"We were, still are, living in Barnes and I was attending the Swedish International College in Richmond studying economics with the aim of becoming an entrepreneur. I knew that being a professional footballer was not going to be a life-long career, but I had not expected it to have come to an end before it began. I felt like it was the end of the world.

"I didn’t watch any football, wanted nothing to do with the game, and that’s pretty tough in the UK when everything is about football. Fulham had even given me a free season ticket, but I didn’t go to any of the games. My family were great, very supportive. They had never pressurised me during my footballing days. They were unlike many parents, especially fathers who pile so much pressure on their kids in little league football. I was training before and after school when I was a kid but that was my decision. I had a friend whose father would make him stay on for an extra hour after training to practise.

"I think, overall, the pressure for young kids growing up to today who show some sporting talent is far too much and, obviously, it does not work out for the majority and can lead to a negative reaction - depression like my case, at a really early age - and it also puts a huge strain on family relationships.

"My father, for example, came and watched me play but never pushed me doing it. He would be interested in the result when I got home but that was the end of it. There were certainly no arguments or family repercussions when I lost and even for those children who have gone on to become successful sportsmen and women, it is extremely interesting and a real eye-opener to discover how many have battled or are battling depression throughout their careers, however successful they were or are.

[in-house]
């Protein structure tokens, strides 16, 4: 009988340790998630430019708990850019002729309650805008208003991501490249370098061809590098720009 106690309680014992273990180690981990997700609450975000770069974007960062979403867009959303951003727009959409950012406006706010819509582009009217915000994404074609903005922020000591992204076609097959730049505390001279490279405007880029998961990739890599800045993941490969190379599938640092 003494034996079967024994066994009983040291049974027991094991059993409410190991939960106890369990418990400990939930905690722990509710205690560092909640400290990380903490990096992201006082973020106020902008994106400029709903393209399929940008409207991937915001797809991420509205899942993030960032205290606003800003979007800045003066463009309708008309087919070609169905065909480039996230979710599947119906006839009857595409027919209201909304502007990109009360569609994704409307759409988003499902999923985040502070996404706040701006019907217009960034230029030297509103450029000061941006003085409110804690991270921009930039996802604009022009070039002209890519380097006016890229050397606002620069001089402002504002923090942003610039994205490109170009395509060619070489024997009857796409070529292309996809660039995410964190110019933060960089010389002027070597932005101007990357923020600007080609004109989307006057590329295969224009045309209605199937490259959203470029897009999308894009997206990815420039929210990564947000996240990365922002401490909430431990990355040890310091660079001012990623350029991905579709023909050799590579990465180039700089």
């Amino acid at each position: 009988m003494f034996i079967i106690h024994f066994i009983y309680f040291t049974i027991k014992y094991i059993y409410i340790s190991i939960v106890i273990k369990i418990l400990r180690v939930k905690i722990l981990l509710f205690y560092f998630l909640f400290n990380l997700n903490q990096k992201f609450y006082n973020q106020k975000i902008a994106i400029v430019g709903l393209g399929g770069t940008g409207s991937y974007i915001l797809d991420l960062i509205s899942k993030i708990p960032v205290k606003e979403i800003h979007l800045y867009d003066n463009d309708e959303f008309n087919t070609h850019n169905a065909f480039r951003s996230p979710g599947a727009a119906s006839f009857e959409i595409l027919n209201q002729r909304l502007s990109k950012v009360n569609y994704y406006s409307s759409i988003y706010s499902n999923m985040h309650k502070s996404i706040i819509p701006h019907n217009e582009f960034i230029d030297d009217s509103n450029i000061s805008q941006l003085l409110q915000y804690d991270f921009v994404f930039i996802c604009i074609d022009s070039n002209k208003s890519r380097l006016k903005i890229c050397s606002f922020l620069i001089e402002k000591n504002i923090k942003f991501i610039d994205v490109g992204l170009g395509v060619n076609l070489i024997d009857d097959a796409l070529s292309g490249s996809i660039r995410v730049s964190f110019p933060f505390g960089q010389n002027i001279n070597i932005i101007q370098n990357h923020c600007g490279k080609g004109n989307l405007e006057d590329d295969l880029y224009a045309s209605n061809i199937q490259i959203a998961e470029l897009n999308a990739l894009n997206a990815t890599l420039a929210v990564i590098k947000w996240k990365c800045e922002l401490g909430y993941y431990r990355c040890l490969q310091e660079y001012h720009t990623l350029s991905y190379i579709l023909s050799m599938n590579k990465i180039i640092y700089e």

"There are top athletes out there today performing at elite levels when they are in action but may leave the changing room and spend half an hour in tears in the car. That pressure from such an early age can be very damaging.

"But after those ten months - it was New Year’s Eve at the end of that year - I decided that enough was enough. I couldn’t keep feeling sorry for myself. My study grades had been slipping and I had to get back on track and not mess up by studies as well. My escape and rescue was so-called ‘self-help’. I listened to thousands of inspirational speeches, read motivational life stories and quotes, and went to various seminars and events. Some were with other sportsmen and women.